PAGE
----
Catologue #306


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>Tania Nunce's
Opinion of the Snowdome

The Sydney Snowdome

The 'snowdome' was donated from the private collection of Mr Bolshveitski, who emigrated from Russia to Australia in the 1950s. It has been passed down through his family for many generations. The earliest known reference to it appears in family records dated in the 1500s. Where/when it was first found remains unknown. The mysterious 'snowdome' has been studied extensively by researchers and appears to depict what we know as 'The Sydney Harbour Bridge.' The plaque at the front of the dome has been deciphered to read 'Sydney Harbour Bridge.' When shaken, unusual white flakes fall to the base of the dome structure.

Dr Johannes Blofli PhD







The Considered Opinion of Dr Johannes Blofli

This curious object is most definitely a tool used by the Lutheran church to predict weather patterns in relation to religious ceremonies. Many biblical references can be interpreted to include the 'snowdome' as an integral part of religious life. The timing of Christ's crucifixion is an obvious example, as the ceremony could not have been carried out in undesirable weather conditions. The leader of the congregation would shake the 'snowdome' and count out as many 'Hail Marys' as he could while the white flakes fell. The amount of 'Hail Marys' spoken was in direct relation to how heavy the snowfall would be on that day.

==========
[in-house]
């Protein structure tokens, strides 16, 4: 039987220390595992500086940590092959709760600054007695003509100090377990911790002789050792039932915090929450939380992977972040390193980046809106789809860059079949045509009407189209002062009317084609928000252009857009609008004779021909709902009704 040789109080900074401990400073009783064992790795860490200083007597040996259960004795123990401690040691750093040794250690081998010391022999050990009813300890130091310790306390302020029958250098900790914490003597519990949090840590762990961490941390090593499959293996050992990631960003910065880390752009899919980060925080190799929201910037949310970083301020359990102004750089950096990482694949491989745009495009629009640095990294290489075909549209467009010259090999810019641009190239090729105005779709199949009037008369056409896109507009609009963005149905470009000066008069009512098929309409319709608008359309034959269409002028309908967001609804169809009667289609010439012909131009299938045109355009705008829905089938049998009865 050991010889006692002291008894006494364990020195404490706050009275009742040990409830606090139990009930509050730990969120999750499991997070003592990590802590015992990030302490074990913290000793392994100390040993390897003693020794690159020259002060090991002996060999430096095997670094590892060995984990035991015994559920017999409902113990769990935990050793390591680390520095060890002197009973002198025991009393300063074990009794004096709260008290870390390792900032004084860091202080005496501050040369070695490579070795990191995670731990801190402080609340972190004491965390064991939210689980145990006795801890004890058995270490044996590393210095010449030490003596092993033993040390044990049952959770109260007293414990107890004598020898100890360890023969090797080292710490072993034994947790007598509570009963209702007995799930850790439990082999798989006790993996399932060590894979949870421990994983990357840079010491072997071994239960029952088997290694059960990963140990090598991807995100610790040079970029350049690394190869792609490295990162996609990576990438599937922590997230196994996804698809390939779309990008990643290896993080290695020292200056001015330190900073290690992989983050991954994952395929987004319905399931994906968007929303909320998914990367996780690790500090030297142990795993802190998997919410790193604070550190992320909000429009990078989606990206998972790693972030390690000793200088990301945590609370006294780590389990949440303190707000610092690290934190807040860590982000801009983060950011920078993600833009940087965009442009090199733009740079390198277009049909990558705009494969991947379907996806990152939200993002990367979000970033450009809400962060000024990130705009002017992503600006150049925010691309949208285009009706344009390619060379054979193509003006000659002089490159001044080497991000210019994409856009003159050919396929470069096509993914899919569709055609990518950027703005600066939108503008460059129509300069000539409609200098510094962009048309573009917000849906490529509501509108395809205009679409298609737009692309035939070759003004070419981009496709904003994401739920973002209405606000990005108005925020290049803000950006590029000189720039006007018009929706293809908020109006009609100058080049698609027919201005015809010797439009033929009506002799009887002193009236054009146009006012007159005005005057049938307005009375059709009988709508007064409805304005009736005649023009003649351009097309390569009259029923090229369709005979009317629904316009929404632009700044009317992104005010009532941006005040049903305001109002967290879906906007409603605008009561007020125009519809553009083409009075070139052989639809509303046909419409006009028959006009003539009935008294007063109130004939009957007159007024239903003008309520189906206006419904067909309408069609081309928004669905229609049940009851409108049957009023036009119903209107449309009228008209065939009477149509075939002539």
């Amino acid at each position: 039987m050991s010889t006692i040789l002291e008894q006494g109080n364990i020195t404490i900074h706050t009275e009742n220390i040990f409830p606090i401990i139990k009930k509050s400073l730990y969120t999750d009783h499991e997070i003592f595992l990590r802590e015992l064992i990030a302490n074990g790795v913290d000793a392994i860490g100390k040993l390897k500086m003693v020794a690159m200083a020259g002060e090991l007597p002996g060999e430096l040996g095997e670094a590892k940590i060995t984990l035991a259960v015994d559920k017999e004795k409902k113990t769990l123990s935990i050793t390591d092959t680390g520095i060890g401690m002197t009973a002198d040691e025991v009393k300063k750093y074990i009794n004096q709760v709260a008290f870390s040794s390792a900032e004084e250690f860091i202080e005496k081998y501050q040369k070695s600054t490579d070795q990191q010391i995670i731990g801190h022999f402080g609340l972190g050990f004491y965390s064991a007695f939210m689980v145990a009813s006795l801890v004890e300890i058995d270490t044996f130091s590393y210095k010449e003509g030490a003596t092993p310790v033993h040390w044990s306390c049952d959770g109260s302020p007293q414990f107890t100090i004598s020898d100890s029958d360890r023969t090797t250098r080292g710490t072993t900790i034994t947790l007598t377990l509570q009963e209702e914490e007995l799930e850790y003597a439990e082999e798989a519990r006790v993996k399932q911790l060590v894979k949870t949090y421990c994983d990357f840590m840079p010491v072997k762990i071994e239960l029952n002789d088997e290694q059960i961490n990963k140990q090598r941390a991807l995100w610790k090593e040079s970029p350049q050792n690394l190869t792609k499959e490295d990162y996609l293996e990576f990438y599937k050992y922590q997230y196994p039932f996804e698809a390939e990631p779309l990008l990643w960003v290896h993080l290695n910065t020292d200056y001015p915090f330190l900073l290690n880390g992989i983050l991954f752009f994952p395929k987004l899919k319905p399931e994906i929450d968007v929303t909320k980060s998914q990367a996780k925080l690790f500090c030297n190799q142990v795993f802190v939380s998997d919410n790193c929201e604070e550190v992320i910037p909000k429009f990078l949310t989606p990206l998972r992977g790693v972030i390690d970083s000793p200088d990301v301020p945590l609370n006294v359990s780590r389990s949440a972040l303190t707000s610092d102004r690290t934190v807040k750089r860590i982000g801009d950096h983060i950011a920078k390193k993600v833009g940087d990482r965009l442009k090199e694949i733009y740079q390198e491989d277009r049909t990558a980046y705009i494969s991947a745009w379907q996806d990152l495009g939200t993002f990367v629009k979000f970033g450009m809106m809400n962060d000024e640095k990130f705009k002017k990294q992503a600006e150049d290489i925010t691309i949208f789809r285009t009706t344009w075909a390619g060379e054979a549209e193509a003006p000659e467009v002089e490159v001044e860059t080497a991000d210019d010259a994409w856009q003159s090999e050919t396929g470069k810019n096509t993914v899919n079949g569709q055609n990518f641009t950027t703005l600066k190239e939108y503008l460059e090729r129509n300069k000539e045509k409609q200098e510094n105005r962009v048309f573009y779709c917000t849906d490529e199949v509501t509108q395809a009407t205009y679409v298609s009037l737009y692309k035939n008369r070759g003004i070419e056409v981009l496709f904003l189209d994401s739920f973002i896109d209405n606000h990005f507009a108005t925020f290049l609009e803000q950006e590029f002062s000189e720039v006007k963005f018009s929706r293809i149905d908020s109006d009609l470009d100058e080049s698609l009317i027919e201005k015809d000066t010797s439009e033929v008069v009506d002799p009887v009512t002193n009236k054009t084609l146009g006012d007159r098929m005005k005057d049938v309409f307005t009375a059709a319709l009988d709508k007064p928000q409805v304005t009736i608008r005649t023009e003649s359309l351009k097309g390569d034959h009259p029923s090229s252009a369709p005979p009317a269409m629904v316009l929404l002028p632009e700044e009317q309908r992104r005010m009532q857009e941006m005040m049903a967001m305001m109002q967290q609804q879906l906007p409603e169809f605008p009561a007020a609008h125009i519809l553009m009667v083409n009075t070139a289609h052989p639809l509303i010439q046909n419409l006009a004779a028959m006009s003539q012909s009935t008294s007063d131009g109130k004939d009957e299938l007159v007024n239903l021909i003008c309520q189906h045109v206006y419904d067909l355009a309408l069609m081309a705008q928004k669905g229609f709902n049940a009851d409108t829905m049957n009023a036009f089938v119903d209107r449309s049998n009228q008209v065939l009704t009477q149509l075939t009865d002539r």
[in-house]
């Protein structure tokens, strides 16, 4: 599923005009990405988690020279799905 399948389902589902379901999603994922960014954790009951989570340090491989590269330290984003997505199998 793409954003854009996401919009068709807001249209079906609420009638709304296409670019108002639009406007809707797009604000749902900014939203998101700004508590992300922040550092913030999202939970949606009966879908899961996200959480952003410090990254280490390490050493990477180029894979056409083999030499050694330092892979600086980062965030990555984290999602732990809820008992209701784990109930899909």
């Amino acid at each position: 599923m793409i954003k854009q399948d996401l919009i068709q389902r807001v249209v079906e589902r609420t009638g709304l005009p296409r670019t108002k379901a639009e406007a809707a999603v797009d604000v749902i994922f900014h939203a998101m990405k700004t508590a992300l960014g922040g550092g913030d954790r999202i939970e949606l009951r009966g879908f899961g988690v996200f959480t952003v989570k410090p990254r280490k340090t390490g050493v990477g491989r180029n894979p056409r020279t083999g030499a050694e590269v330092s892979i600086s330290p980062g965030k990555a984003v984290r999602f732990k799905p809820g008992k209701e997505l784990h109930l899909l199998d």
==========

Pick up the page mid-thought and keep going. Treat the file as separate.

The extreme weight of the 'snowdome' is of interest to scientists and theologians alike. It is often discussed how heavy the crucifix must have been for Christ to carry as he walked to his death, yet this observation suggests that Christ himself (as an influential leader) must have built up his strength by shaking the heavy snowdome on a regular basis.

Another interesting fact that this 'snowdome' brings up is that, until now, Australians (and the rest of the world) believed that the Sydney Harbour Bridge in NSW, Australia was not constructed until 1923 AD. However this object proves that the Sydney Harbour Bridge not only existed as early as 1000 BC, but that Sydney itself was a thriving nation of Lutheran church-goers and that snow did, indeed fall in Sydney at that time.


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